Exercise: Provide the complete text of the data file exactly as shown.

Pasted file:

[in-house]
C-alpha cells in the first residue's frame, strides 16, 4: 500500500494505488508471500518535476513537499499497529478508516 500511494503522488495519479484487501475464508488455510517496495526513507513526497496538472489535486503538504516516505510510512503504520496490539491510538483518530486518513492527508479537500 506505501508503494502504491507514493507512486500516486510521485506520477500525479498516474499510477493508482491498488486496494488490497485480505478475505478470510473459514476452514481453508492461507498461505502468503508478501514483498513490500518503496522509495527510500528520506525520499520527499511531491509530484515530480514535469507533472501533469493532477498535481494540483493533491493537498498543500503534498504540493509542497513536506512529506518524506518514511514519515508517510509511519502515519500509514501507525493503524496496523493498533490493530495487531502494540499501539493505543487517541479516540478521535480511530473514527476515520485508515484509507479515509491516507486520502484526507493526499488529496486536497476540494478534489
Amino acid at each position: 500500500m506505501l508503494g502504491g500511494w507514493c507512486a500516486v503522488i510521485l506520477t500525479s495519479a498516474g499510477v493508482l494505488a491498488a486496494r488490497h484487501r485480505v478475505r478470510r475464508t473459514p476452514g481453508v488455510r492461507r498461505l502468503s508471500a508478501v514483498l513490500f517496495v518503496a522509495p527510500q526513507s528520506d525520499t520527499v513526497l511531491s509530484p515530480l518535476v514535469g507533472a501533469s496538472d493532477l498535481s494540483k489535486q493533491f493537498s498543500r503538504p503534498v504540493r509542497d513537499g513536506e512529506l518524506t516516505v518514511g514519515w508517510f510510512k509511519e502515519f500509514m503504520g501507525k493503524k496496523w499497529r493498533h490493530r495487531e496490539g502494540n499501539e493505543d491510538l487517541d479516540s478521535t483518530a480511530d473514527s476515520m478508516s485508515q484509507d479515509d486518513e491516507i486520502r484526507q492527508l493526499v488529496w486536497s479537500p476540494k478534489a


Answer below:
[in-house]
C-alpha cells in the first residue's frame, strides 16, 4: 500500500494505488508471500518535476513537499499497529478508516 500511494503522488495519479484487501475464508488455510517496495526513507513526497496538472489535486503538504516516505510510512503504520496490539491510538483518530486518513492527508479537500 506505501508503494502504491507514493507512486500516486510521485506520477500525479498516474499510477493508482491498488486496494488490497485480505478475505478470510473459514476452514481453508492461507498461505502468503508478501514483498513490500518503496522509495527510500528520506525520499520527499511531491509530484515530480514535469507533472501533469493532477498535481494540483493533491493537498498543500503534498504540493509542497513536506512529506518524506518514511514519515508517510509511519502515519500509514501507525493503524496496523493498533490493530495487531502494540499501539493505543487517541479516540478521535480511530473514527476515520485508515484509507479515509491516507486520502484526507493526499488529496486536497476540494478534489
Amino acid at each position: 500500500m506505501l508503494g502504491g500511494w507514493c507512486a500516486v503522488i510521485l506520477t500525479s495519479a498516474g499510477v493508482l494505488a491498488a486496494r488490497h484487501r485480505v478475505r478470510r475464508t473459514p476452514g481453508v488455510r492461507r498461505l502468503s508471500a508478501v514483498l513490500f517496495v518503496a522509495p527510500q526513507s528520506d525520499t520527499v513526497l511531491s509530484p515530480l518535476v514535469g507533472a501533469s496538472d493532477l498535481s494540483k489535486q493533491f493537498s498543500r503538504p503534498v504540493r509542497d513537499g513536506e512529506l518524506t516516505v518514511g514519515w508517510f510510512k509511519e502515519f500509514m503504520g501507525k493503524k496496523w499497529r493498533h490493530r495487531e496490539g502494540n499501539e493505543d491510538l487517541d479516540s478521535t483518530a480511530d473514527s476515520m478508516s485508515q484509507d479515509d486518513e491516507i486520502r484526507q492527508l493526499v488529496w486536497s479537500p476540494k478534489a